Las Vegas, Nevada - It’s costing more to develop than even Elon Musk can afford, and many pundits still question whether it will work at all, but the Hyperloop transport system has reached a new milestone.

Seen here in a video that could have come from the imagination of the late Stanley Kubrick, Hyperloop One was able to propel its 8.5 metre transport pod to a record speed of 386km/h in recent testing, on a track only 488 metres long.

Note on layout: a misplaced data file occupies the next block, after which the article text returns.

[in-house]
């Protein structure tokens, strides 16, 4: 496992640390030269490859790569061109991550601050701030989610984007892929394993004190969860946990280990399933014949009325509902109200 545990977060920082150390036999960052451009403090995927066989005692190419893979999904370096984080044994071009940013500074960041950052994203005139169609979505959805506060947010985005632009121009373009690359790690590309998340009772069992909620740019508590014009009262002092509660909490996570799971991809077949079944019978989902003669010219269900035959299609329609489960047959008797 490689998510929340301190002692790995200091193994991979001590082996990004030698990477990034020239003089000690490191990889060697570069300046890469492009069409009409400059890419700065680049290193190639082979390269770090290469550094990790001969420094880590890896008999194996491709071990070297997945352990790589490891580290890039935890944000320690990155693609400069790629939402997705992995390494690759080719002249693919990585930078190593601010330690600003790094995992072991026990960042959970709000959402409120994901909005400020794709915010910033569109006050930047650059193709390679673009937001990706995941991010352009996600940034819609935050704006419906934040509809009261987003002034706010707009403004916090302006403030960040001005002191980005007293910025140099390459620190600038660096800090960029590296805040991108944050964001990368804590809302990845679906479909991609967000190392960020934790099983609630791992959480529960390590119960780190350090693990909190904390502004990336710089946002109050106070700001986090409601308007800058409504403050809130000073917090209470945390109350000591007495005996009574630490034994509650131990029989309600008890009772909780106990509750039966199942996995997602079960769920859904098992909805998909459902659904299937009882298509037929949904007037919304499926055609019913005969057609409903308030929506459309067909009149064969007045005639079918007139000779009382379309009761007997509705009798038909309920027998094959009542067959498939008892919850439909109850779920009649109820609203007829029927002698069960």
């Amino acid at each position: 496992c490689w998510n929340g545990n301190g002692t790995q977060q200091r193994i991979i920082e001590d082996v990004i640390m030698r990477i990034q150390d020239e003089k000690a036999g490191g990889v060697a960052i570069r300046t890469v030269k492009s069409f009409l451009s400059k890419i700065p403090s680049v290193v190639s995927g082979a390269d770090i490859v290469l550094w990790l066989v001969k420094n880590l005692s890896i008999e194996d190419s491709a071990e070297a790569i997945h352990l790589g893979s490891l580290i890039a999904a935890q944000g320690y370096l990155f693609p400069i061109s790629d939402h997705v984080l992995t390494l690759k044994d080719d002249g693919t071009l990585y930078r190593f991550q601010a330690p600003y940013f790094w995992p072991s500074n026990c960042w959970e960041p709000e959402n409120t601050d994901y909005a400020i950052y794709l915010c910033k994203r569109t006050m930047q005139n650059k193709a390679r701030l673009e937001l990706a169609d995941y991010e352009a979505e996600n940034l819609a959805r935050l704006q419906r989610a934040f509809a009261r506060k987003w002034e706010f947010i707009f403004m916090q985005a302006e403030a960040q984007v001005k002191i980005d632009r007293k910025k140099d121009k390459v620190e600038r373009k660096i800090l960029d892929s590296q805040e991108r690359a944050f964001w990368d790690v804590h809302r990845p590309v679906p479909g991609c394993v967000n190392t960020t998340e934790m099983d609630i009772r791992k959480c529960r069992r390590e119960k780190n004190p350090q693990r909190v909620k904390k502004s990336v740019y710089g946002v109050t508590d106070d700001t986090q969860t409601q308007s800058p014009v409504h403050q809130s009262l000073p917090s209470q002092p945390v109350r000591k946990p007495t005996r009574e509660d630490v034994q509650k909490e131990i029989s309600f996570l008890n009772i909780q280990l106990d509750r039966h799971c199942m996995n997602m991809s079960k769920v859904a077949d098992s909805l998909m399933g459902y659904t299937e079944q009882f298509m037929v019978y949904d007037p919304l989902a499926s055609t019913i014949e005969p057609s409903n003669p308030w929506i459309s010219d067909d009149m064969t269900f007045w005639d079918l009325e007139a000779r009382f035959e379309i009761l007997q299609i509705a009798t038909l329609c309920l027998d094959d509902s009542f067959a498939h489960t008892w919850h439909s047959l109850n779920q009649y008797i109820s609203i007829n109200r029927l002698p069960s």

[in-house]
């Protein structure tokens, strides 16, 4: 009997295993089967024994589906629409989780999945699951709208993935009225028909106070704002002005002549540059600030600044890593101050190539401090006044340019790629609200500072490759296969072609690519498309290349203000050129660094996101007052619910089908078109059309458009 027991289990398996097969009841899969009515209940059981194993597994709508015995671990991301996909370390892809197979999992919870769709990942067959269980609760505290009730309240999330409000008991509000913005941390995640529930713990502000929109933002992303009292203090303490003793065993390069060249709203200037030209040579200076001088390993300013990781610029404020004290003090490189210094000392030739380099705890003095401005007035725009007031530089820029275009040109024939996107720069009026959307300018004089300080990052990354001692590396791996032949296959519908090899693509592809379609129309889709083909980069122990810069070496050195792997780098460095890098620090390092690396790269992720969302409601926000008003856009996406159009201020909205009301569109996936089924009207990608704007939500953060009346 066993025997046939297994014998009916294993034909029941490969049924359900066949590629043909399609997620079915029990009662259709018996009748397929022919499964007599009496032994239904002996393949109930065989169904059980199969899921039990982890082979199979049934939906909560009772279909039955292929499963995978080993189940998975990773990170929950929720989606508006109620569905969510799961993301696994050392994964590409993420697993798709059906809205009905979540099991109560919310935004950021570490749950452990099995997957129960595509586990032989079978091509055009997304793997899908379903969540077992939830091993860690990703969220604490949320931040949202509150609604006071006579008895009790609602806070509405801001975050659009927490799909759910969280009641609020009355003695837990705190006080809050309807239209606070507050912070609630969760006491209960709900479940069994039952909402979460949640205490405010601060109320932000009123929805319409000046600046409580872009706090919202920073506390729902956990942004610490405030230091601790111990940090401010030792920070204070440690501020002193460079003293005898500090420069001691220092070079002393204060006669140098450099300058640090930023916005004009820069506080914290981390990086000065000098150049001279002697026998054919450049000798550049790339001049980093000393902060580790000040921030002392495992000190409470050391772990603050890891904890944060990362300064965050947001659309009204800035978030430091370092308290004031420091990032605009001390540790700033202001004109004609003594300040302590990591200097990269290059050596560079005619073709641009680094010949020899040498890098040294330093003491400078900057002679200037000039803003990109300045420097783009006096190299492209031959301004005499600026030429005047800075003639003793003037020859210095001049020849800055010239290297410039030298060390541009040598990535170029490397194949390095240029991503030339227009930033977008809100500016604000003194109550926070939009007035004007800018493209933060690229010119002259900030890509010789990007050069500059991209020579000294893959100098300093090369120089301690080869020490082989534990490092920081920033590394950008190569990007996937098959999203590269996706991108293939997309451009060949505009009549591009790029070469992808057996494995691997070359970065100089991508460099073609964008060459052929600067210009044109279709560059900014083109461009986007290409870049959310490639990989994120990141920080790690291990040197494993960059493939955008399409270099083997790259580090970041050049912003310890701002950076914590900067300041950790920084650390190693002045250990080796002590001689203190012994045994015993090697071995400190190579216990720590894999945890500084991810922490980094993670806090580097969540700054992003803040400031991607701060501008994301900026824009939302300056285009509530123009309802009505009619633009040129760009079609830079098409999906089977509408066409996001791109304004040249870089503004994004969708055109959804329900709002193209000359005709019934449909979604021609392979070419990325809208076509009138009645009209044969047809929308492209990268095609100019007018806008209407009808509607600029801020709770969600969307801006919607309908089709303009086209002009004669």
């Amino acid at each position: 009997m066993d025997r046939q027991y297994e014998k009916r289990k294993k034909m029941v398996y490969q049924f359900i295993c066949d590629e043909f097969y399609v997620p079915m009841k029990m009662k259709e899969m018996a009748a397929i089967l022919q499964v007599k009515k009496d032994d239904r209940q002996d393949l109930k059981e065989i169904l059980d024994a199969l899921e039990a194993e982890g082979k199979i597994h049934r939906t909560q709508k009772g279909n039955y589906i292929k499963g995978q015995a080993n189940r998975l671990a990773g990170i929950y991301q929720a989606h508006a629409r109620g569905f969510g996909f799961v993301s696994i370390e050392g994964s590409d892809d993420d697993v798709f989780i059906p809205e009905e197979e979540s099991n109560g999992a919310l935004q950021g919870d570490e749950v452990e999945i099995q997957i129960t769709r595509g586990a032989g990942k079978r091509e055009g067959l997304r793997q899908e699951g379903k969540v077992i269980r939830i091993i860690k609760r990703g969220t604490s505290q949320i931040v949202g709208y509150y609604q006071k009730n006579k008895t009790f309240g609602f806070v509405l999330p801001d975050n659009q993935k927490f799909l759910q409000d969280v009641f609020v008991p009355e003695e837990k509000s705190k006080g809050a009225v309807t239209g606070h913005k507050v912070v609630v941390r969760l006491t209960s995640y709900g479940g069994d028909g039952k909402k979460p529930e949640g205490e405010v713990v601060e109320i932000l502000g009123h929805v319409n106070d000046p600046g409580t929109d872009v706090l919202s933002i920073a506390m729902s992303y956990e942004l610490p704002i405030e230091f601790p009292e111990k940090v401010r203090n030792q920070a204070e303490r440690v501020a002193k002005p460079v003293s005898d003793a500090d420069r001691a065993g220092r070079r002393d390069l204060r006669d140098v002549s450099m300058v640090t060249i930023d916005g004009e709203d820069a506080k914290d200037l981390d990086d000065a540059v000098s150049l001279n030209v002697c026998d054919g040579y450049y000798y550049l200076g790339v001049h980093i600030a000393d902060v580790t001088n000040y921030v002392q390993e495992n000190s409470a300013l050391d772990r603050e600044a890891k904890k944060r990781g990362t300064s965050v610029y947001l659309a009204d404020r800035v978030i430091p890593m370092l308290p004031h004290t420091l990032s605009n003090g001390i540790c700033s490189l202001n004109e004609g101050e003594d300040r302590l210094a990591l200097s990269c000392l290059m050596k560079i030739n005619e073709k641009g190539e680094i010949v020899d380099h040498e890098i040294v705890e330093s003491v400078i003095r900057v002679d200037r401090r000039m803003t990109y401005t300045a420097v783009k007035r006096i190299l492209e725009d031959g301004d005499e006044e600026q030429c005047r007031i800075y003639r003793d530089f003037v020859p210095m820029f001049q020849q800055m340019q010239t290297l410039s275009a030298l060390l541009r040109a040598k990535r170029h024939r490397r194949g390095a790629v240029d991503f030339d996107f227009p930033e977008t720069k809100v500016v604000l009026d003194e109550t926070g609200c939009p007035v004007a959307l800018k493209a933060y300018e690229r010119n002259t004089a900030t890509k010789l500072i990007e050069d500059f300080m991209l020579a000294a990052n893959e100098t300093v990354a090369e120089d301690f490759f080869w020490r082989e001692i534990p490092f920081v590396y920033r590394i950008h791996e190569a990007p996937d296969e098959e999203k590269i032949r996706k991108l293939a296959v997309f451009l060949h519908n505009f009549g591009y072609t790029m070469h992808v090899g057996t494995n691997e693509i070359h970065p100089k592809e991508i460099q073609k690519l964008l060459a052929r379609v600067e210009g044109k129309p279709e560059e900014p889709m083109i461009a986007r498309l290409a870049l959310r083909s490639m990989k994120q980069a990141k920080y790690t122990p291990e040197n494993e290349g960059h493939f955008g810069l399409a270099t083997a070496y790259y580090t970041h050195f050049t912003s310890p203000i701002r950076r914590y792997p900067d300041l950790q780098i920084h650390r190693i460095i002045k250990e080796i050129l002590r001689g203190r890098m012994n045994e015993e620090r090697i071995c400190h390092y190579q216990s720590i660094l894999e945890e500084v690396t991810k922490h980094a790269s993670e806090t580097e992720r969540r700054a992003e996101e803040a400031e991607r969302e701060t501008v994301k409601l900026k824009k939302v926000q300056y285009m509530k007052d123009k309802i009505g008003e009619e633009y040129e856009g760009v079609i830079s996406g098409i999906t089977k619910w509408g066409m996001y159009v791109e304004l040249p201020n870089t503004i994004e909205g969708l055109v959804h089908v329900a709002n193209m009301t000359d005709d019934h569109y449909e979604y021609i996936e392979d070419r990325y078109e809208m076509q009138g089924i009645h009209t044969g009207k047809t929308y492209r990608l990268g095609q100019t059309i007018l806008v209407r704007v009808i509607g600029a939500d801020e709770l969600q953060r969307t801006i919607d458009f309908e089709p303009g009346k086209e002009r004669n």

The half-kilometre DevLoop track in the Nevada desert is actually a sealed tube; the air is pumped out to a near-vacuum (about the same as that found 60 kilometres above the earth’s surface) to reduce air resistance to negligible levels. The pod is suspended above the rails by magnetic levitation, reducing rolling resistance to zero, and propelled by magnetic induction.

Hyperloop, until recently in desperate need of finance and teetering on the brink of collapse  - putting the jobs of about 300 employees at risk - has just received a cash injection of $50 million (R636 million) from the Virgin Group and plans to name Sir Richard Branson as chairman.